According to the Australian Strategic Policy Institute Defence Budget Brief 2014-15, the cost of defence is over $80 million per day. Three days defence spending would fund university research for over a year.

The amount being spent on submarines and fighter jets represents about 200 years’ worth of research funding and is going to foreign economies. The two jets we have already paid for and not received would more than cover one year’s research at a cost of just under $US130 million each. We have 70 more on order and have been warned the costs will rise.

Which do you think will bring the greatest return on money invested, or the greatest productivity gains, or the greatest protection against disease and the ravages of climate change, or the greatest advancement for humanity?

While cutting the contribution to universities, the government’s intention to extend financial assistance to people studying diplomas or undertaking degrees at private colleges like the one Frances Abbott attends will cost $820 million.

According to a report by the Productivity Commission early last year, the government spends $3.8 million per private school on average – $8,546 per private school student.

Government schools teach the great majority of poor, disabled (76.6%) and Indigenous (84.7%) students, as well as those who do not speak English as a first language. However, in spite of the additional costs and burdens associated with teaching disadvantaged students, government spending per public school student increased by about 2.4 per cent a year between 2007/08 and 2011/12. In the same five-year period, government spending per private school student increased by about 3.4 per cent a year.

Interestingly, a University of Queensland study of NAPLAN results recently debunked conventional wisdom that having a child in a private school leads to better academic results. Furthermore, there is a disadvantage in sending a child to a private school if they go on to university, as more drop out in their first year.

Tutoring towards exam results does not serve a student well if they have not been encouraged to love learning and given the skills and resources to research. Creativity and innovation should be nurtured rather than stifled by directed learning.

The government are continually asking, with a sneer, well tell us what you would do.

Why don’t we give that $820 million offered to private colleges to the universities instead.

Why don’t we stop funding private schools and introduce a Private School Rebate similar to the Private Health Insurance Rebate. Allow people to claim up to a maximum of, say, $7000 per child at a private school as a tax deduction (adjust that depending what year they are in).

Fee statements would have to be produced and the size of the deduction would be on a means tested sliding scale which cuts out when combined income exceeds $180,000.

Considering our government champions personal choice and responsibility, price signals and market forces, lower taxes and user pays, this should appeal to them.

But I won’t hold my breath.

 18 total views,  2 views today

Would you buy a used car from this man?

Photo: townsvillelabor.org

Photo: townsvillelabor.org

The budget has been handed down and the salesmen have hit the road peddling their plan. The only trouble is they don’t seem to know what they are selling.

Tony Abbott told Melbourne radio listeners an average person would only have to pay the $7 GP fee ten times and then they would be bulk billed.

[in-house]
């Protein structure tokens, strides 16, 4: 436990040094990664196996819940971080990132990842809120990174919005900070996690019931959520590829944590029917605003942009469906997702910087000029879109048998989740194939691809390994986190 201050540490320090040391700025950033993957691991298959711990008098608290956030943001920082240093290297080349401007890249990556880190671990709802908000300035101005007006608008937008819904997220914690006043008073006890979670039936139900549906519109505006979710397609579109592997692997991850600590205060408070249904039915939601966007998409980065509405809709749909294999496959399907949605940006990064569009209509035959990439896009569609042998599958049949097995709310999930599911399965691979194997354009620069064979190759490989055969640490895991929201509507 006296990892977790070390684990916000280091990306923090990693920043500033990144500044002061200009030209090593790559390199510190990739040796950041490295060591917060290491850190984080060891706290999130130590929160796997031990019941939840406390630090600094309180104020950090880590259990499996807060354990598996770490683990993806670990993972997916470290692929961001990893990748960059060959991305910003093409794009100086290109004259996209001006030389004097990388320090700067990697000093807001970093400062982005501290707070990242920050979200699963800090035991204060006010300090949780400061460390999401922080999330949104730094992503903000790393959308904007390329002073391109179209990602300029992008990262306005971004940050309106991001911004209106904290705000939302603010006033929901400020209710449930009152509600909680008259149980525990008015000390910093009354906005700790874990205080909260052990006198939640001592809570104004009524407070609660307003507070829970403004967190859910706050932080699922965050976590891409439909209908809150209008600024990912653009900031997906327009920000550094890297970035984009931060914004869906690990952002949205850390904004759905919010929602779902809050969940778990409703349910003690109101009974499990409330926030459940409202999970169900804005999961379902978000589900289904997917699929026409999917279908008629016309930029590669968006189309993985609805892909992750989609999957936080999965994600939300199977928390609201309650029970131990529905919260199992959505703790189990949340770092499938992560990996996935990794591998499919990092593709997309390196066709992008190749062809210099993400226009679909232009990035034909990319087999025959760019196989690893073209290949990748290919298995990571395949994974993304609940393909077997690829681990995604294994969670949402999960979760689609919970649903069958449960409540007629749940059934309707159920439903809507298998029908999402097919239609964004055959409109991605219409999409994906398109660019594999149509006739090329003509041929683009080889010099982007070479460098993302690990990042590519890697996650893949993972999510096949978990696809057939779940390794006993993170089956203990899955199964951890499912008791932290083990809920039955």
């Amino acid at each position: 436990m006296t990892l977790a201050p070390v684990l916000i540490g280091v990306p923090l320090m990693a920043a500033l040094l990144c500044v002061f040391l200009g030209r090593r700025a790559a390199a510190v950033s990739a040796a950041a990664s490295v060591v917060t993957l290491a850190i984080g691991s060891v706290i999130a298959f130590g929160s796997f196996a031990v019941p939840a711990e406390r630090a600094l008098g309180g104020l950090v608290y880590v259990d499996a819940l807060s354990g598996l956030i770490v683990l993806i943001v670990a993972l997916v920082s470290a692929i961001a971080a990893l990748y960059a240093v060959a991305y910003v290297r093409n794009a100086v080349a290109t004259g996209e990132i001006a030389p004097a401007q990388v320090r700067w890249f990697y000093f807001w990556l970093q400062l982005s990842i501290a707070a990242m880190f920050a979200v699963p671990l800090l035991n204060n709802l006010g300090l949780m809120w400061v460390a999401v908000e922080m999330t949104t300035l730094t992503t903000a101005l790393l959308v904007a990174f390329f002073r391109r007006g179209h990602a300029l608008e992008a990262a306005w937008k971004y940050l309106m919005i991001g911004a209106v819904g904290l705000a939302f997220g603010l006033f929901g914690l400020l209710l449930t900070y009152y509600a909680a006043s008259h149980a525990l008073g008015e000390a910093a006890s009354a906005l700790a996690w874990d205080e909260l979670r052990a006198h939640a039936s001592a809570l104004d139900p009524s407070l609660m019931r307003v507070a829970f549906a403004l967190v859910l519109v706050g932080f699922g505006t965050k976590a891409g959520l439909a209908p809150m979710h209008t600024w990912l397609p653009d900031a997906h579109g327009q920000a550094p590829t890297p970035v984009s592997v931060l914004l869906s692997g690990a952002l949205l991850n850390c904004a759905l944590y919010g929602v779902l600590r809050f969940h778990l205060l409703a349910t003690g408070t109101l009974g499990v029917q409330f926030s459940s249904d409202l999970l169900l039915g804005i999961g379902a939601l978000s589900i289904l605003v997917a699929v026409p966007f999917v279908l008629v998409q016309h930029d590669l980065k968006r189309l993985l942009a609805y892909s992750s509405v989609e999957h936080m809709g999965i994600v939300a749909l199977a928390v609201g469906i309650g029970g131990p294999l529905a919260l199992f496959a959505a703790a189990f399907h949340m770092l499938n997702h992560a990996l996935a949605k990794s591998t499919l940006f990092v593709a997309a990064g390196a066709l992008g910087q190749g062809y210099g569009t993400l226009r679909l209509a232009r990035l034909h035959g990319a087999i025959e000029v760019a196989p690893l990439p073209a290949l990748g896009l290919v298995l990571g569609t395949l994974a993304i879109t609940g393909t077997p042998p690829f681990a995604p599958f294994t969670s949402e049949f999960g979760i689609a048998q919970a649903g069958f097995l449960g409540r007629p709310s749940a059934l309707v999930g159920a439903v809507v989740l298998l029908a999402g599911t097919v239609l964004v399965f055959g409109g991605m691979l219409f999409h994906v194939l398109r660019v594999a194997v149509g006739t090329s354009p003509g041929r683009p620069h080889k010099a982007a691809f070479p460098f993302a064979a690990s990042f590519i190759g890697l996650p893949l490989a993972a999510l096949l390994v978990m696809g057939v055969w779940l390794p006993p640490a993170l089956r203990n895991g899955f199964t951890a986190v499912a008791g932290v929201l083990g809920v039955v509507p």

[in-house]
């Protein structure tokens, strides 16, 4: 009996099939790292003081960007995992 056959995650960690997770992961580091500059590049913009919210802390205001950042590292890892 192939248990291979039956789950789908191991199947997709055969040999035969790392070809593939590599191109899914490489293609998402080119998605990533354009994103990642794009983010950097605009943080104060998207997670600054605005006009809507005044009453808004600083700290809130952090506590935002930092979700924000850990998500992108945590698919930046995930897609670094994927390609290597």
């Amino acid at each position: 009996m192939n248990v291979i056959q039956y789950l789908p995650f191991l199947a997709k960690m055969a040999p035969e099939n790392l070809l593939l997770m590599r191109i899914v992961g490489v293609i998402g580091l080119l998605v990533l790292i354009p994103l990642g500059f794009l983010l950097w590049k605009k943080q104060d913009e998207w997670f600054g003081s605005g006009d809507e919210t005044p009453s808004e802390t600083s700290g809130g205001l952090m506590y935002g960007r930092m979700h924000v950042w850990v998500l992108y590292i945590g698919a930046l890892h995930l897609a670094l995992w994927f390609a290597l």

In fact the government has put no limit on the number of times an ordinary worker will pay the $7 charge, however, there is a ten visit safety net just for pensioners and children.

The Australian Medical Association accused Treasurer Joe Hockey of also getting it wrong when he says the chronically ill won’t be hit by the $7 GP fee. AMA spokesman Dr Brian Morton said “He either doesn’t understand or is misusing the statistic or is lying.”

LNP backbencher Steve Ciobo also told ABC radio listeners ‘if they have a chronic disease they are exempt from making the co-payment”.

While it is true that Medicare’s chronic disease management item will be exempt from the $7 GP fee, this is only for one doctor’s visit a year where the GP plans the patient’s care for their chronic illnesses. All further visits, treatments and tests will attract the co-payment.

A spokeswoman for Mr Hockey said yesterday “his comments stand”.

When asked whether the government would be introducing new chronic disease treatment items exempt from the $7 charge she said “the legislation was still being drafted…I can’t give any detail”.

So even though the details haven’t been finalised, this woman is sure Hockey is right even though his own budget papers and the AMA say otherwise. These people don’t like criticism and truth is irrelevant. Look what happens when Andrew Robb tried to tell the truth after a previous budget reply – his staffer nearly had apoplexy trying to shut him up.

And then we have the debacle over the deregulation of uni fees.

Mr Abbott told ABC radio that only students who start studying in 2016 would face potentially higher fees when universities can charge what they like. But the budget papers clearly state that anyone who enrols after May 14 will face deregulated fees in 2016. Only those who were already studying on budget day would continue to have their fees capped – and only if they finish their studies by 2020.

Education Minister Christopher Pyne reiterated this in a separate ABC radio interview after Mr Abbott’s comments. A mother asked him whether her daughter, already at university, would have to pay more.

“If that student stays in the course that she’s doing, she’ll continue under the rules that she started. If she changes course, then quite rightly she will face the new measures.”

A spokesman for Mr Pyne said the prime minister “may not have been as clear as he could have been”.

National Union of Students president Deanna Taylor wasn’t surprised by the confusion at high levels.

“I don’t think the government really put a great deal of thought into their policy,” she told AAP, saying it appeared to be very ideologically driven. “They’re trying to make us sound like spoiled little brats who don’t know how good we’ve got it. They have a very clear agenda,” she said.